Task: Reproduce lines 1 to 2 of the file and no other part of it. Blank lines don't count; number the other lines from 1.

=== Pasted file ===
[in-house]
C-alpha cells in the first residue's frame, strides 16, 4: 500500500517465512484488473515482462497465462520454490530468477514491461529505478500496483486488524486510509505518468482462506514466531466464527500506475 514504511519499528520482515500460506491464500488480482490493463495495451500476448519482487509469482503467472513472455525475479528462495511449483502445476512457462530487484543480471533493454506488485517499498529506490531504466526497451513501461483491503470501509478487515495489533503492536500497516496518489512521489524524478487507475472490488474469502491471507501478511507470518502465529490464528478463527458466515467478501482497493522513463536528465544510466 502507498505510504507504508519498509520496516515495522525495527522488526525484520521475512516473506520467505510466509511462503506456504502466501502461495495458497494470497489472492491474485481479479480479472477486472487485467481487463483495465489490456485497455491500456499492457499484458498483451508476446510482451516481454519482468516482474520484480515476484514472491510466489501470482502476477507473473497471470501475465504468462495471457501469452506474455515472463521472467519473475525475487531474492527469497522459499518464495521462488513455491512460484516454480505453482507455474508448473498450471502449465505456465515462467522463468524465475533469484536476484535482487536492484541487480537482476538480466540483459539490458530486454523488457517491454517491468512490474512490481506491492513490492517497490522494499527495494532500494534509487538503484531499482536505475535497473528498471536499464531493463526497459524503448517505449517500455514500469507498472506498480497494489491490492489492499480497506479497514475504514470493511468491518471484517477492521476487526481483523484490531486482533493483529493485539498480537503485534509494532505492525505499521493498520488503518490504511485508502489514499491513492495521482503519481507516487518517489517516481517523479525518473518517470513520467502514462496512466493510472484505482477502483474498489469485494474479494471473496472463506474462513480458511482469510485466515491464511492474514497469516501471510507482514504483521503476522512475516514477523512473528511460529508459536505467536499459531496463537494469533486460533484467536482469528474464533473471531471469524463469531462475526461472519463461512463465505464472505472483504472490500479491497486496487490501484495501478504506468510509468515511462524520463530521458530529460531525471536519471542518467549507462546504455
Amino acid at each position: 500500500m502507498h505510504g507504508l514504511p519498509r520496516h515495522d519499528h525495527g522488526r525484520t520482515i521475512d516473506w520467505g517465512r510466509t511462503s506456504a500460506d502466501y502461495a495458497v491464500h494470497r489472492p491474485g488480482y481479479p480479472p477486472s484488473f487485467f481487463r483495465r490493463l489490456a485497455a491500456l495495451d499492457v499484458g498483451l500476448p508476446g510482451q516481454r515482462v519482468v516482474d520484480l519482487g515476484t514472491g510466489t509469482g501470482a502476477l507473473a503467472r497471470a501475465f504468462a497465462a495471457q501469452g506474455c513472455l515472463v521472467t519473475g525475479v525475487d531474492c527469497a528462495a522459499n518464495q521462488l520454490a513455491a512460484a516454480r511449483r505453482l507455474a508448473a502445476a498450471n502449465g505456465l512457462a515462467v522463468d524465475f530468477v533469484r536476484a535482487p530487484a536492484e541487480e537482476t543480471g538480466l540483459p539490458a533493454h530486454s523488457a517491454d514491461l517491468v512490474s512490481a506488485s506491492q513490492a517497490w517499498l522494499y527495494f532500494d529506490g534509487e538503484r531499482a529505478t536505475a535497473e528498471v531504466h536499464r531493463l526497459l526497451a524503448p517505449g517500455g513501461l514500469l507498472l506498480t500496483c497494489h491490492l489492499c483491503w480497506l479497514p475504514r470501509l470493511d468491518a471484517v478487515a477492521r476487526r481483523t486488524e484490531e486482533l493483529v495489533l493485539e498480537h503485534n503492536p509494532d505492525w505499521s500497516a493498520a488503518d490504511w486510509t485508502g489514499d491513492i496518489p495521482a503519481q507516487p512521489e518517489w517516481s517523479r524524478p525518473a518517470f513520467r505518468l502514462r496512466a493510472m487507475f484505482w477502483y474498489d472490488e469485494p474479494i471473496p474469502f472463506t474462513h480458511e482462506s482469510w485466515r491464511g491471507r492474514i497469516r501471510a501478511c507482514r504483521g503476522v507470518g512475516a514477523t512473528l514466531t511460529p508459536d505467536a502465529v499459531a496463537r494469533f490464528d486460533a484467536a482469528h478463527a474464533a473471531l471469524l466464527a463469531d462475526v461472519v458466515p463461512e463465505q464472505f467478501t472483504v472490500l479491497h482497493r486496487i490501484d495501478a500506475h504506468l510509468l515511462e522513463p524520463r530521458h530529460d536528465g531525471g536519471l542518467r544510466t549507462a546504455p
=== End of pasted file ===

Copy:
[in-house]
C-alpha cells in the first residue's frame, strides 16, 4: 500500500517465512484488473515482462497465462520454490530468477514491461529505478500496483486488524486510509505518468482462506514466531466464527500506475 514504511519499528520482515500460506491464500488480482490493463495495451500476448519482487509469482503467472513472455525475479528462495511449483502445476512457462530487484543480471533493454506488485517499498529506490531504466526497451513501461483491503470501509478487515495489533503492536500497516496518489512521489524524478487507475472490488474469502491471507501478511507470518502465529490464528478463527458466515467478501482497493522513463536528465544510466 502507498505510504507504508519498509520496516515495522525495527522488526525484520521475512516473506520467505510466509511462503506456504502466501502461495495458497494470497489472492491474485481479479480479472477486472487485467481487463483495465489490456485497455491500456499492457499484458498483451508476446510482451516481454519482468516482474520484480515476484514472491510466489501470482502476477507473473497471470501475465504468462495471457501469452506474455515472463521472467519473475525475487531474492527469497522459499518464495521462488513455491512460484516454480505453482507455474508448473498450471502449465505456465515462467522463468524465475533469484536476484535482487536492484541487480537482476538480466540483459539490458530486454523488457517491454517491468512490474512490481506491492513490492517497490522494499527495494532500494534509487538503484531499482536505475535497473528498471536499464531493463526497459524503448517505449517500455514500469507498472506498480497494489491490492489492499480497506479497514475504514470493511468491518471484517477492521476487526481483523484490531486482533493483529493485539498480537503485534509494532505492525505499521493498520488503518490504511485508502489514499491513492495521482503519481507516487518517489517516481517523479525518473518517470513520467502514462496512466493510472484505482477502483474498489469485494474479494471473496472463506474462513480458511482469510485466515491464511492474514497469516501471510507482514504483521503476522512475516514477523512473528511460529508459536505467536499459531496463537494469533486460533484467536482469528474464533473471531471469524463469531462475526461472519463461512463465505464472505472483504472490500479491497486496487490501484495501478504506468510509468515511462524520463530521458530529460531525471536519471542518467549507462546504455